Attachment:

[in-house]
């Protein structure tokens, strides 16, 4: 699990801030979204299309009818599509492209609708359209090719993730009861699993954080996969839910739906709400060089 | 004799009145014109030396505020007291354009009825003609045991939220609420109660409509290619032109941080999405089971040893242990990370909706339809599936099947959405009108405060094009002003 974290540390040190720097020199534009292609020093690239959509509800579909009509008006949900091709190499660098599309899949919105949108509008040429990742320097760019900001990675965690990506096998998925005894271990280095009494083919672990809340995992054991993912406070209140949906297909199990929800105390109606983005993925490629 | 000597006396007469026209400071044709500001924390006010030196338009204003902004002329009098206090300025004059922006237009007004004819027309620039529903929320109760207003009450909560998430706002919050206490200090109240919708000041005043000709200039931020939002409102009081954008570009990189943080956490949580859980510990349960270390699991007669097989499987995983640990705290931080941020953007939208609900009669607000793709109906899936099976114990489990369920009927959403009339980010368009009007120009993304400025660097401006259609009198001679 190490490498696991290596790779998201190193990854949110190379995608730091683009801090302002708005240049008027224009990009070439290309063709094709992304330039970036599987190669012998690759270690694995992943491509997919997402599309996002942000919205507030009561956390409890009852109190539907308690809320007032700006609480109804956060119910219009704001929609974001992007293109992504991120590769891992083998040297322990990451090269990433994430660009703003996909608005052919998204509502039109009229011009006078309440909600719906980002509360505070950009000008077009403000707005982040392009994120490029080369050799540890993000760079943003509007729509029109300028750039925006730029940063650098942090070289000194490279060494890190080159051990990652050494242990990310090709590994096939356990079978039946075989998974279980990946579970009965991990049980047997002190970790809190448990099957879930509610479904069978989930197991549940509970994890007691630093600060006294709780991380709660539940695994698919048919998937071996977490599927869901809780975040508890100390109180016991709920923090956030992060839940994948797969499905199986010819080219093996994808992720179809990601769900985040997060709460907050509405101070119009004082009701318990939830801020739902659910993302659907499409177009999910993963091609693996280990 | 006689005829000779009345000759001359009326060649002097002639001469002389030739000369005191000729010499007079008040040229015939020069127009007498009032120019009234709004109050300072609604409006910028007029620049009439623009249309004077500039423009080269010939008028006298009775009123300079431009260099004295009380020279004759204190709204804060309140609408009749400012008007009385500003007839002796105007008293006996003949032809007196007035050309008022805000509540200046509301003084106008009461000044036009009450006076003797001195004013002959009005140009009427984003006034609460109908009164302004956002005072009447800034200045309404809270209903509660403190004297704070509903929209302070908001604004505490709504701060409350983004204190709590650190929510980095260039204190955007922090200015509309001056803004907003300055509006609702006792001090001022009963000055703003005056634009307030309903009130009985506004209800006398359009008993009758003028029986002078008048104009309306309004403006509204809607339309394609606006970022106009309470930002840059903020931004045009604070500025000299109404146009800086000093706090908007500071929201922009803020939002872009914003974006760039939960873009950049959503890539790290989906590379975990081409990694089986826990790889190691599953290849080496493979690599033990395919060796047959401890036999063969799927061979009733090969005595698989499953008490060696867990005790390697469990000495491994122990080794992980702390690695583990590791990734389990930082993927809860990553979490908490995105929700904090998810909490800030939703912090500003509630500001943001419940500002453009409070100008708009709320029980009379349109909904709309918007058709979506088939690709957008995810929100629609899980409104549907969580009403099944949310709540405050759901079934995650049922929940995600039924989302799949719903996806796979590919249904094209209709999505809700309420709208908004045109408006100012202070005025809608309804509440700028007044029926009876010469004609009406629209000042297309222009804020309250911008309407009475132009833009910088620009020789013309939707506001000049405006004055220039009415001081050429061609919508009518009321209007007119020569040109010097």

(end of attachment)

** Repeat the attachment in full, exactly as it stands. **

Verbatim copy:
[in-house]
């Protein structure tokens, strides 16, 4: 699990801030979204299309009818599509492209609708359209090719993730009861699993954080996969839910739906709400060089 | 004799009145014109030396505020007291354009009825003609045991939220609420109660409509290619032109941080999405089971040893242990990370909706339809599936099947959405009108405060094009002003 974290540390040190720097020199534009292609020093690239959509509800579909009509008006949900091709190499660098599309899949919105949108509008040429990742320097760019900001990675965690990506096998998925005894271990280095009494083919672990809340995992054991993912406070209140949906297909199990929800105390109606983005993925490629 | 000597006396007469026209400071044709500001924390006010030196338009204003902004002329009098206090300025004059922006237009007004004819027309620039529903929320109760207003009450909560998430706002919050206490200090109240919708000041005043000709200039931020939002409102009081954008570009990189943080956490949580859980510990349960270390699991007669097989499987995983640990705290931080941020953007939208609900009669607000793709109906899936099976114990489990369920009927959403009339980010368009009007120009993304400025660097401006259609009198001679 190490490498696991290596790779998201190193990854949110190379995608730091683009801090302002708005240049008027224009990009070439290309063709094709992304330039970036599987190669012998690759270690694995992943491509997919997402599309996002942000919205507030009561956390409890009852109190539907308690809320007032700006609480109804956060119910219009704001929609974001992007293109992504991120590769891992083998040297322990990451090269990433994430660009703003996909608005052919998204509502039109009229011009006078309440909600719906980002509360505070950009000008077009403000707005982040392009994120490029080369050799540890993000760079943003509007729509029109300028750039925006730029940063650098942090070289000194490279060494890190080159051990990652050494242990990310090709590994096939356990079978039946075989998974279980990946579970009965991990049980047997002190970790809190448990099957879930509610479904069978989930197991549940509970994890007691630093600060006294709780991380709660539940695994698919048919998937071996977490599927869901809780975040508890100390109180016991709920923090956030992060839940994948797969499905199986010819080219093996994808992720179809990601769900985040997060709460907050509405101070119009004082009701318990939830801020739902659910993302659907499409177009999910993963091609693996280990 | 006689005829000779009345000759001359009326060649002097002639001469002389030739000369005191000729010499007079008040040229015939020069127009007498009032120019009234709004109050300072609604409006910028007029620049009439623009249309004077500039423009080269010939008028006298009775009123300079431009260099004295009380020279004759204190709204804060309140609408009749400012008007009385500003007839002796105007008293006996003949032809007196007035050309008022805000509540200046509301003084106008009461000044036009009450006076003797001195004013002959009005140009009427984003006034609460109908009164302004956002005072009447800034200045309404809270209903509660403190004297704070509903929209302070908001604004505490709504701060409350983004204190709590650190929510980095260039204190955007922090200015509309001056803004907003300055509006609702006792001090001022009963000055703003005056634009307030309903009130009985506004209800006398359009008993009758003028029986002078008048104009309306309004403006509204809607339309394609606006970022106009309470930002840059903020931004045009604070500025000299109404146009800086000093706090908007500071929201922009803020939002872009914003974006760039939960873009950049959503890539790290989906590379975990081409990694089986826990790889190691599953290849080496493979690599033990395919060796047959401890036999063969799927061979009733090969005595698989499953008490060696867990005790390697469990000495491994122990080794992980702390690695583990590791990734389990930082993927809860990553979490908490995105929700904090998810909490800030939703912090500003509630500001943001419940500002453009409070100008708009709320029980009379349109909904709309918007058709979506088939690709957008995810929100629609899980409104549907969580009403099944949310709540405050759901079934995650049922929940995600039924989302799949719903996806796979590919249904094209209709999505809700309420709208908004045109408006100012202070005025809608309804509440700028007044029926009876010469004609009406629209000042297309222009804020309250911008309407009475132009833009910088620009020789013309939707506001000049405006004055220039009415001081050429061609919508009518009321209007007119020569040109010097």